older woman at deskKantele Franko/AP/Press Association Images

The Chartered Institute of Personnel and Development has produced a report showing that older women are now more likely than ever to remain in work. What they have called the 'Madonna Generation' is the fastest-growing segment of the workforce.

So what is going on, and what jobs are these older workers most likely to have?

Women work later

The report: Age, gender and the jobs recession, found that women aged between 50 and 64 are defying the recession, and finding work. There are 271,000 (8%) more women aged 50-64 in the labour market than at the start of the recession and 200,000 (6.2%) more in work. The number of men in this age group in employment has risen by only 3,000.


Dr John Philpott, Chief Economic Adviser at the CIPD, says: "When it comes to work, older people have clearly fared better than young people during the jobs recession. But what's also clear is that older women have done best of all. While a combination of population ageing and fewer people wanting to retire early, either for financial reasons or because of a broader desire to prolong their working lives, is boosting the older workforce, it is older women that are getting most of the available jobs. Just why this is happening requires further examination, though with the modern generation of 50 something women more likely to view Madonna than Grandma Grey as a role model, the economically active older woman is well on course to be ever more prominent in British workplaces in the coming years."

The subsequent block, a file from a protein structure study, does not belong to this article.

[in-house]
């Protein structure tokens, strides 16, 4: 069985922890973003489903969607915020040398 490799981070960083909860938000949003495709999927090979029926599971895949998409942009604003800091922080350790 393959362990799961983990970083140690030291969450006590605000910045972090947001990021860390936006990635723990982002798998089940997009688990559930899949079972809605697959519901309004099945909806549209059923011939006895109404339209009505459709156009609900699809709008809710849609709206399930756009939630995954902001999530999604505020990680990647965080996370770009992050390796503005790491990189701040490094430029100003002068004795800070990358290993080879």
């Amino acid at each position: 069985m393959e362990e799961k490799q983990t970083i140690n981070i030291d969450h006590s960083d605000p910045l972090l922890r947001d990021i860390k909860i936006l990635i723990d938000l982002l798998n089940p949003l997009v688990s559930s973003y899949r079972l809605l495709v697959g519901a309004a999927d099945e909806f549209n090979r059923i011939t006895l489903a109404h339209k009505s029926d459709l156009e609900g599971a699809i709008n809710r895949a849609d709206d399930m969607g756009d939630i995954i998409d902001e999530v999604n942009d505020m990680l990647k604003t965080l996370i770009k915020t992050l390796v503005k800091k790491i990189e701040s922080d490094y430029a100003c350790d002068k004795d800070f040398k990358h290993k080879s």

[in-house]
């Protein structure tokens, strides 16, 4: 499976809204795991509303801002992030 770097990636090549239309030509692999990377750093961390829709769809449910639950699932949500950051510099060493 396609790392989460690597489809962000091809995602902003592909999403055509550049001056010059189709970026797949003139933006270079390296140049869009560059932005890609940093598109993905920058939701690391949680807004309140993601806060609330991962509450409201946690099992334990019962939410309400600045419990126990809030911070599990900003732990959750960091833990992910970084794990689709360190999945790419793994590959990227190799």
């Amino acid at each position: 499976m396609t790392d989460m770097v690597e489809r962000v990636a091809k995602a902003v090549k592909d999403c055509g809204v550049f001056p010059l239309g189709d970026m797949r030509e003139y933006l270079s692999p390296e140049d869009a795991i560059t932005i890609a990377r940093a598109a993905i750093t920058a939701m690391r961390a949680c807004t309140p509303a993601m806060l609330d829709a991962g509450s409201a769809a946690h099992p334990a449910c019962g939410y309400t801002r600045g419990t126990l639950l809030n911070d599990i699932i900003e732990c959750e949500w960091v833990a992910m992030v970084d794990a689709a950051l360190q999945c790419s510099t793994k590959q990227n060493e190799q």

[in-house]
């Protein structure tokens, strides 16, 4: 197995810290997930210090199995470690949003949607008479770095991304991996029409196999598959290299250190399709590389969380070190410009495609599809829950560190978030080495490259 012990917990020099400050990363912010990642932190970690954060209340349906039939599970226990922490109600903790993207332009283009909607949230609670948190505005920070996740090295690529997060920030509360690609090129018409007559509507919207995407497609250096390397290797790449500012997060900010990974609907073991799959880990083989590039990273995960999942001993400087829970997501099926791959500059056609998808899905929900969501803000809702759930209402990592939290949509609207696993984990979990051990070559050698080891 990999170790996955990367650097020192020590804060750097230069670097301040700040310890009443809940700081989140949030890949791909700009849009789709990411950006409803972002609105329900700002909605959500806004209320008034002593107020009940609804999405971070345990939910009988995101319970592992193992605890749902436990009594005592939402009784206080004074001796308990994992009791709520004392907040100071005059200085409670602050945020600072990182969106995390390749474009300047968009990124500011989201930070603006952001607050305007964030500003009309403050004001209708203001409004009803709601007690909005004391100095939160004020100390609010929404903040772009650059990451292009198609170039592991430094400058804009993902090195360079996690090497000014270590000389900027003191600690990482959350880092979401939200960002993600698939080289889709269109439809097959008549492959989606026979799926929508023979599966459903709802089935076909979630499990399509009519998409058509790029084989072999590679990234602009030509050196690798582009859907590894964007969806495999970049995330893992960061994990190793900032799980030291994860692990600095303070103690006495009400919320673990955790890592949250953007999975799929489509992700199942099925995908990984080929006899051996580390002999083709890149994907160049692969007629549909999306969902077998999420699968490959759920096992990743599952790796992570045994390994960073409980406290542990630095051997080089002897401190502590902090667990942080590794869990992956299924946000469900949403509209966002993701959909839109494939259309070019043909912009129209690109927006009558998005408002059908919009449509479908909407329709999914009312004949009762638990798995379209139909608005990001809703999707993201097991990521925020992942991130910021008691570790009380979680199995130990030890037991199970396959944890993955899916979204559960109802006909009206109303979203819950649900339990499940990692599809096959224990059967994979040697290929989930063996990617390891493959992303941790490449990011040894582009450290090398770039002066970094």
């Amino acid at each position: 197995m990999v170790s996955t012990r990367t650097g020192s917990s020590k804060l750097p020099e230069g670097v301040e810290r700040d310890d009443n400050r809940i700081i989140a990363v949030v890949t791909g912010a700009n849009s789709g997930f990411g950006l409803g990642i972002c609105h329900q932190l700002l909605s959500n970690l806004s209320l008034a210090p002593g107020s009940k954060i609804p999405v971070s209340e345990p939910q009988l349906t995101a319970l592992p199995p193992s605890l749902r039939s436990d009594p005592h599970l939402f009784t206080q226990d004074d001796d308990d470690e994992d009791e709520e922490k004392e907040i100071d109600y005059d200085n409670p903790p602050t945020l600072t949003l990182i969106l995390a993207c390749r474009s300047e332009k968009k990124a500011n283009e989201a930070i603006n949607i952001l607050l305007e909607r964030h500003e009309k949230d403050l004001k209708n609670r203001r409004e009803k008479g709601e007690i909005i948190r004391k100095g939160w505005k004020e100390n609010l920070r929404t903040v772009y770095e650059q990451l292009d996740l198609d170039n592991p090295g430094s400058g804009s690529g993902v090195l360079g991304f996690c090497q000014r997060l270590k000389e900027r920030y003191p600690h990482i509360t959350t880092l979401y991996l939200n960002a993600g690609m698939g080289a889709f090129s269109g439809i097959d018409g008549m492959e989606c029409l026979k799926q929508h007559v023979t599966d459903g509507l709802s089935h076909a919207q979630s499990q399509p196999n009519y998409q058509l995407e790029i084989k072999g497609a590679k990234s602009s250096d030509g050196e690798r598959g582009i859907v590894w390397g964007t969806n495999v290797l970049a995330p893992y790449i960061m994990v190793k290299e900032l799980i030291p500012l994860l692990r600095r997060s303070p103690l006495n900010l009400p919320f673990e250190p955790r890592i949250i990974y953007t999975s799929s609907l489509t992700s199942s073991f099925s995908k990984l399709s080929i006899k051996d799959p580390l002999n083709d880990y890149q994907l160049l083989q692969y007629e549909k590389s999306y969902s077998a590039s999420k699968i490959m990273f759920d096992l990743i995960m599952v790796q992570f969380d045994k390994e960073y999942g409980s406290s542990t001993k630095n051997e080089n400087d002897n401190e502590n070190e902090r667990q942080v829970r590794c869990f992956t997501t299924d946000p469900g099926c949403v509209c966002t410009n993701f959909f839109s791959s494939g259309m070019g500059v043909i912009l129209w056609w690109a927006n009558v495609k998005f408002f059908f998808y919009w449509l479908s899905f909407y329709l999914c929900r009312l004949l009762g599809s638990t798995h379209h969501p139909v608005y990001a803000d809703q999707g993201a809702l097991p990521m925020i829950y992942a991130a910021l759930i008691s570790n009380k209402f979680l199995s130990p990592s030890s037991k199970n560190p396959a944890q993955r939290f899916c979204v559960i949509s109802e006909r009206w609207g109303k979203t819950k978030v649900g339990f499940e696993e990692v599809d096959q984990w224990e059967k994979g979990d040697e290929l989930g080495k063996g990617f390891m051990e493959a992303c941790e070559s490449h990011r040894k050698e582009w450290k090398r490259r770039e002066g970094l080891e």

Why?

Research by Saga found that in many instances this is due to economy necessity. Dr Ros Altmann, Director-General at Saga comments: "People coming up to retirement are increasingly finding their private pensions are not as good as they had hoped - with women particularly having very little private pension. This means they have to stay at work if they want a reasonable income."

However, she says this is not an entirely negative trend, saying: "Many older people are increasingly choosing to stay at work but try to work part-time so that they ease more gently into retirement. If they feel fit and healthy and want more money, and are able to work, they are choosing to do so. More people are working part-time in later life, as they try to retire gradually, rather than suddenly. This is much healthier and helps keep people in the labour market longer, which will be increasingly important for the long-term health of our economy."

What are they doing?

So what jobs are older people doing? A recent study by the Urban Institute in the US of workers over the age of 65 found that the top ten most common fields are:

1. Shop worker
2. Farmer
3. Shop supervisor
4. Cleaner
5. Driver
6. Secretaries and administrators
7. Cashier
8. Accountants and book-keepers
9. Estate agent
10 Chief executive

More stories